Wednesday, as part of Cop Day on Speedway plaza, students climbed into a SWAT vehicle, practiced their Taser skills and learned about fingerprinting.
As a part of UT’s Safety Week, UTPD, the Division of Recreational Sports and Student Government hosted Cop Day. The event brings law enforcement agencies from Central Texas together to help students get to know law enforcement and learn what they do on a day-to-day basis.
“Our goal is to allow students to come out and interact with the officers and … get to know them a little bit so they understand we’re not just out there to get them — we’re actually here to help the community and be a part of the community,” said William Pieper, UTPD Crime Prevention specialist and author of Campus Watch.
Students had the chance to view equipment from UTPD’s Criminal Investigation Unit and see a Taser demonstration put on by UTPD officers. While using training Tasers, students fired at a cardboard target of a suspect and tried to hit certain body regions. Detective Michael Riojas said the Tasers work best in close range when officers have a wider area of a suspect’s body to aim at.
“On the inside, there’s some probes, and it’s like a little, tiny harpoon to catch onto the body or the clothing,” Riojas said. “If some people aren’t affected by it, it means you didn’t get a good spread on it, and it didn’t stick onto the clothing.”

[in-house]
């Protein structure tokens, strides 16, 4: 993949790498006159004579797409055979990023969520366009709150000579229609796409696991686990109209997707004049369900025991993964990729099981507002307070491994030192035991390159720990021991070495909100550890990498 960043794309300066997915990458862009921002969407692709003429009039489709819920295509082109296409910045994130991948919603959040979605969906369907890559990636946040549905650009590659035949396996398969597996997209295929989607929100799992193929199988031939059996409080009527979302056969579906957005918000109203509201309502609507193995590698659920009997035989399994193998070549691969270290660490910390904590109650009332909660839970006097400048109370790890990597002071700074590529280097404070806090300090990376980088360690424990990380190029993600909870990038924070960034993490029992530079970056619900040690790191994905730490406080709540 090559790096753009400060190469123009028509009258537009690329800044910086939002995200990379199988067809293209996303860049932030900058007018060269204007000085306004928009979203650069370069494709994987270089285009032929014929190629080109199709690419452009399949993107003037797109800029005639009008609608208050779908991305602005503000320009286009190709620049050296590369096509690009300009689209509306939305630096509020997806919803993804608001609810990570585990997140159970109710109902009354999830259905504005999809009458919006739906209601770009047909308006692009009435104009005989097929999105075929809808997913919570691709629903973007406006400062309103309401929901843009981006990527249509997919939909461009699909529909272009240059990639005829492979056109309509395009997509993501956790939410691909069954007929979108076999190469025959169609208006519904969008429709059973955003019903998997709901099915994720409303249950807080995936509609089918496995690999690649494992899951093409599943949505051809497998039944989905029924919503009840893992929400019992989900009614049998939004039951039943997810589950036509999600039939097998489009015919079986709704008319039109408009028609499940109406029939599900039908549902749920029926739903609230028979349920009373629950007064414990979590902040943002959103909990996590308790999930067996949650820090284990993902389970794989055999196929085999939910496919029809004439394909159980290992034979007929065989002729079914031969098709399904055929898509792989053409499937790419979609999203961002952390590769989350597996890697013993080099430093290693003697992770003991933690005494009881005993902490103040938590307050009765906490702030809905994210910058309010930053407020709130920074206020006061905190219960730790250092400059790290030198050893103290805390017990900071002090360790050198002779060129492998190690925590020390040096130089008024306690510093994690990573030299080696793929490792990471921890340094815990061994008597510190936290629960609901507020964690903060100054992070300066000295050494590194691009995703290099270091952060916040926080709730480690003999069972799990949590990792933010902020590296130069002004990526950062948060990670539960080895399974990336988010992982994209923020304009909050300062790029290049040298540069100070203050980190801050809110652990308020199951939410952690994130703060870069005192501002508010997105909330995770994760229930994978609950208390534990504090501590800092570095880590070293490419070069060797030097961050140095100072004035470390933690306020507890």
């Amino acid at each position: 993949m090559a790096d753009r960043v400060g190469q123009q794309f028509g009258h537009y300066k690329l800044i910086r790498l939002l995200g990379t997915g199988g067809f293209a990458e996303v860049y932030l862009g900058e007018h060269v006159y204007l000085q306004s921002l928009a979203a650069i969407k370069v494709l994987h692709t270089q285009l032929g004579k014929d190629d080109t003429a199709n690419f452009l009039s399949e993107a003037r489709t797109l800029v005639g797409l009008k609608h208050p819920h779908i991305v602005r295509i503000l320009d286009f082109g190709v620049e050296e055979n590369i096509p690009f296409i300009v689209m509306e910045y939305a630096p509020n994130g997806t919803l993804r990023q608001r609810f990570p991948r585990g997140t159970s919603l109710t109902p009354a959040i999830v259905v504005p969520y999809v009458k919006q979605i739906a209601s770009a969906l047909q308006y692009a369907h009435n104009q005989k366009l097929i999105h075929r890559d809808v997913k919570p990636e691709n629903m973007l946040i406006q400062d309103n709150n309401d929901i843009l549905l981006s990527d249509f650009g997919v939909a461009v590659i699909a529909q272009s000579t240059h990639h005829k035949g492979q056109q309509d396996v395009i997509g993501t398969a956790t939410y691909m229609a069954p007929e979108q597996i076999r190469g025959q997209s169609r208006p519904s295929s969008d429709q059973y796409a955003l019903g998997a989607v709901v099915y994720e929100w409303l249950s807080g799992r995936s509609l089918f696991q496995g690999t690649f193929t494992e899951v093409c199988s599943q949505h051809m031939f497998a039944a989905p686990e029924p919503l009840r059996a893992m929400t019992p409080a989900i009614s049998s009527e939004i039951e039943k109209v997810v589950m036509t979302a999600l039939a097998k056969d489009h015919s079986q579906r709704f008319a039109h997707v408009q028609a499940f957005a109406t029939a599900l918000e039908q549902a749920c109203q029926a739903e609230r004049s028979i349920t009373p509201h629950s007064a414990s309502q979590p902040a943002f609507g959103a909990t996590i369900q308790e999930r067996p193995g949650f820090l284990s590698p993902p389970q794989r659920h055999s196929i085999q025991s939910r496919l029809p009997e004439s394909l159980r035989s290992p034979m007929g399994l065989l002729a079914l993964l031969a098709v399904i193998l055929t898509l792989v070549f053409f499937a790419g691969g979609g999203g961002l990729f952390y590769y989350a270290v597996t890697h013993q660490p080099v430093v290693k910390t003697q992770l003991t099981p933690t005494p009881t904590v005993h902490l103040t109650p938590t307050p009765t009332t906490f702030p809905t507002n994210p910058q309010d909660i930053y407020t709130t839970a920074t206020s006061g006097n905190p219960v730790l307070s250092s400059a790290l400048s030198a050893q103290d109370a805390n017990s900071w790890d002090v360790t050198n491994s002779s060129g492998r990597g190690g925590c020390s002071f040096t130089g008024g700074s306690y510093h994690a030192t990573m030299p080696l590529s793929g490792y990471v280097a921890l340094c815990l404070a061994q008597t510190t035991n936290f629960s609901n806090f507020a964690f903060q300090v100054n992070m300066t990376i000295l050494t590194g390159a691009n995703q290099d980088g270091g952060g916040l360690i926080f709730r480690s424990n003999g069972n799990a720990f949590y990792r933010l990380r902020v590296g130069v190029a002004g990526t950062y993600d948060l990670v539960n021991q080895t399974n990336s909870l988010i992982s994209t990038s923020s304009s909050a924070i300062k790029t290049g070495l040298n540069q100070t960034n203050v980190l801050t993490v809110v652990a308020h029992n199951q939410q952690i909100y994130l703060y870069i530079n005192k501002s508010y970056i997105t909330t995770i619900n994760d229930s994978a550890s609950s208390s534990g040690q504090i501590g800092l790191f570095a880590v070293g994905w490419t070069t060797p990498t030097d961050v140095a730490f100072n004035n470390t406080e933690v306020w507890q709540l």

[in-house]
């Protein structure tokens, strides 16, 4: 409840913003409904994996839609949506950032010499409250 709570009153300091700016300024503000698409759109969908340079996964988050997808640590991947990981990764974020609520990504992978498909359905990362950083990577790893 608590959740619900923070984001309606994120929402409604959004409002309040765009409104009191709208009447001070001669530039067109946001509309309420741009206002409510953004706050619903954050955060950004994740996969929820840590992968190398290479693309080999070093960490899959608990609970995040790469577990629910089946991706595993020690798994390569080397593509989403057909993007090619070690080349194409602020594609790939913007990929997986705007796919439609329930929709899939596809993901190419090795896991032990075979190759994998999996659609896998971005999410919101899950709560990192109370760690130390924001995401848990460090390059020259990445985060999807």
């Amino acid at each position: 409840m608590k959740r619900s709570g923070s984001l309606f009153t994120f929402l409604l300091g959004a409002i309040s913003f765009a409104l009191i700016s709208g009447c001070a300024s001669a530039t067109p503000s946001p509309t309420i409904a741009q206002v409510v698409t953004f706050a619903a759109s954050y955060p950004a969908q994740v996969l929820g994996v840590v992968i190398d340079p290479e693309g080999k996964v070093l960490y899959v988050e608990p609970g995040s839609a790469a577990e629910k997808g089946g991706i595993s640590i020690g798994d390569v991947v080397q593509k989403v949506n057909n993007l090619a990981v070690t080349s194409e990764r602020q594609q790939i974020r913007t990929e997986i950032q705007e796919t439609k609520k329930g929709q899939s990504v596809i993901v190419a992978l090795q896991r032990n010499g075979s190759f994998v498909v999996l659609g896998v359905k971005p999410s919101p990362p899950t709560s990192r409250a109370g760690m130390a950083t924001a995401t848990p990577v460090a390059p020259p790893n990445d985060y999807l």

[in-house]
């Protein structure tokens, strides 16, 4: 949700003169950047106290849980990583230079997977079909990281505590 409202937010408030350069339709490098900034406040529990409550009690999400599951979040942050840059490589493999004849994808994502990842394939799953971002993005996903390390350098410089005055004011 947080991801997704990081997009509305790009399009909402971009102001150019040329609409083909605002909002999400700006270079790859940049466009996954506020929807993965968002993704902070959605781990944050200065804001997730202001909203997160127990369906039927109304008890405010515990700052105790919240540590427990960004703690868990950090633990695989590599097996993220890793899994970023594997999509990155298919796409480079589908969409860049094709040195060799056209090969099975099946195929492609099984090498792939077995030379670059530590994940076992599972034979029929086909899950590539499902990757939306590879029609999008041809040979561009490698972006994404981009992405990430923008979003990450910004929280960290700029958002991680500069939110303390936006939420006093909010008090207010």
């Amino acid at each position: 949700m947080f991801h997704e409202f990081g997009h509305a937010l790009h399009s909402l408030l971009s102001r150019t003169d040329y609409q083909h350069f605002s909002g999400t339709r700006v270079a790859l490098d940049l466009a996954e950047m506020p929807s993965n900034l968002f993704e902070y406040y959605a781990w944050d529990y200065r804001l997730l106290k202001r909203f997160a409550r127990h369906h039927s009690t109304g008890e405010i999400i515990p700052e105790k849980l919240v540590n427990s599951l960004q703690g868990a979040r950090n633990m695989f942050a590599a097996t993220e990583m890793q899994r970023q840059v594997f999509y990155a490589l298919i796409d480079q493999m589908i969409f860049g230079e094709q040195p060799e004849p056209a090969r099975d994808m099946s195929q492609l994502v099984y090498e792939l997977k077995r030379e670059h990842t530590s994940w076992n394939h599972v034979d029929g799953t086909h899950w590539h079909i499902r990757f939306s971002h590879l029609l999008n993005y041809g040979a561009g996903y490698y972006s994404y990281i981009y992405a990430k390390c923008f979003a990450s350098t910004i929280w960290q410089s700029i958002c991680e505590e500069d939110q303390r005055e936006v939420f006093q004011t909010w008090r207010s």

Deputies from the Travis County SWAT response team also attended the event and explained their job to students. Deputy Joseph Zahn said the SWAT vehicle, which carries 10 to 14 officers and goes on 60 to 80 operations per year, is used in search warrants, barricades and other high-risk situations.
“It pretty much goes out for everything, unless it’s too big of a vehicle to get out in certain areas,” Zahn said.
Undeclared sophomore Anggie Atocha said seeing the SWAT truck allowed her to learn about something she would not normally experience.
“It’s something that you only see on TV, but when you see it for real, and all the equipment that they have, and what they do, it’s pretty cool,” Atocha said.
Kinesiology graduate student Donald Robinson said he was surprised by how relaxed and open the officers were compared to his previous experiences around police.
“At my old school, I worked as an RA, and … calling the police there, I always just felt kind of edgy and uncomfortable, but here, people seemed a little bit more friendly than I would expect,” Robinson said.
Atocha said the event made her more aware of what UTPD and other law enforcement agencies do on campus.
“I think it’s a good thing to see the security on campus, even though you don’t see them all the time,” Atocha said. “It’s nice to know that they’re watching out for students.”